August 6, 2021
In the financial world, there has to be some kind of security for bank debt financing. The larger the sum of the debt is, the more security it will require. But is that always the case? What does this have to do with senior debt?
Read on to find out!
What Is Senior Debt?
Senior debt is debt that must be repaid first, before any other credit when a company is facing liquidation, i.e. it is the loan with the highest priority of repayment. Providers of this kind of loans are usually commercial banks, credit, and insurance companies.
If a company is facing financial collapse, the providers of this loan are most likely to be compensated before all other lenders.
Did you know: If a company files for Chapter 11 bankruptcy, new lenders can come in to fund the company’s debt and provide senior debt relief saving the company from financial collapse. Debt relief companies are another viable option when a company needs help repaying its debt.
How Does It Work?
In order to define how senior debt works, let’s first see what it consists of.
Capital structure is the way a company is financed including its equity as well as debt, such as bank credit debt, senior debt instruments, and other bonds including common equity or preferred stock. Various liabilities can have different seniority levels (priorities of payment). Most senior or highest-ranking debts have the first claim on the assets in the event of default. They are followed by subordinated (junior) debt, preferred equity, and common equity. Junior debt, in turn, has priority over preferred and common equity.
Payments Schedule, Interest Rates, and Lenders
The company makes interest payments to lenders on a predetermined schedule. This makes the debt less risky but also yields less return for lenders. Senior debt financing is mostly provided by commercial banks, credit, and insurance companies.
Senior Lender Risk and Funding
Senior lenders usually hold a low-risk position in the repayment arrangement. That’s because they can generally manage to obtain a lower grade of risk given their inexpensive source of funding from down payments and savings accounts.
Senior Lender Rights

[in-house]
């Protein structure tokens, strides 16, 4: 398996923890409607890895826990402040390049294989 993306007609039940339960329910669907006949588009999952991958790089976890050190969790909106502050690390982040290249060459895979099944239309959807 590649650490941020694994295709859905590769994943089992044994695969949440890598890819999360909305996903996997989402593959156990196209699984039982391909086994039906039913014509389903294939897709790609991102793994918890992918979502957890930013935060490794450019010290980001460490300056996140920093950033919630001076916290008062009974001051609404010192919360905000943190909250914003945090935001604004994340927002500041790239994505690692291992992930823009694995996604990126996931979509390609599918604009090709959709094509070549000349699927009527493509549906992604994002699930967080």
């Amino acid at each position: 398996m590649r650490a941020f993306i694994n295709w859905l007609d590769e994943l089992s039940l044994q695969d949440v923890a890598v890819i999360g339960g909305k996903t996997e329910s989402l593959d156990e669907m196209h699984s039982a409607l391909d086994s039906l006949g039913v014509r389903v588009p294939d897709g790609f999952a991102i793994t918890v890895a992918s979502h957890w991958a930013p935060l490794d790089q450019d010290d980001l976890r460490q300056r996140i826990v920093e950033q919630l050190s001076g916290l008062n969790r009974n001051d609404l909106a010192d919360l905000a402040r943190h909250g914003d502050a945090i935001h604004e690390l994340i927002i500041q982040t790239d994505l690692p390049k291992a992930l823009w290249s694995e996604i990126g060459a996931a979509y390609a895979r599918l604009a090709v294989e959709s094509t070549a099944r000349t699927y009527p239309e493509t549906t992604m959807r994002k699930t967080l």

Lenders may be free to express their opinions on how much subordinated debt a company should accept. If the firm is liquidated, large debts may mean that the business is not in a position to repay all of its borrowers. That’s why a senior lender usually wants to restrain from taking on additional debt unless it is really necessary.
Senior funded debt loans are accepted in tranches such as A, B, C, and D portions. Letter A tranche is paid with amortization, while the rest of the tranches are paid without amortization. These portions are usually sold to commercial financial institutions, and loans in the B, C, and D tranches are generally sold to hedge funds and mutual funds.
Did you know: A tranche is another word for “portion.” It is used to explain securities that can be divided into pieces and afterward sold to investors. Tranches are usually backed by mortgages and come with different levels of risk, rewards, and maturities.
Senior Debt vs Subordinated Debt
Subordinated or junior debt is the debt that comes after the first-priority (senior) liabilities.
The key differences between senior and subordinated debt are given in the following table:
|Feature||Senior debt||Subordinated debt|
|Priority of repayment||Prime||Secondary|
Example of Senior Debt and Subordinated Debt Repayment
When a business files for bankruptcy, the court prioritizes the unpaid senior debt loans that must be paid using the organization’s liquidated assets.
So, if a company has debt A with a total value of $2 million and debt B with a total value of $1 million, debt A is a senior liability, and debt B is subordinated debt. Then, when the company files for insolvency, it must sell all of its assets to repay its creditors. If the company’s assets are liquidated for $2.5 million, it is obliged to pay off the $2 million sum of its debt A first. Only one half of the remaining junior debt B is repaid because of the lack of funds.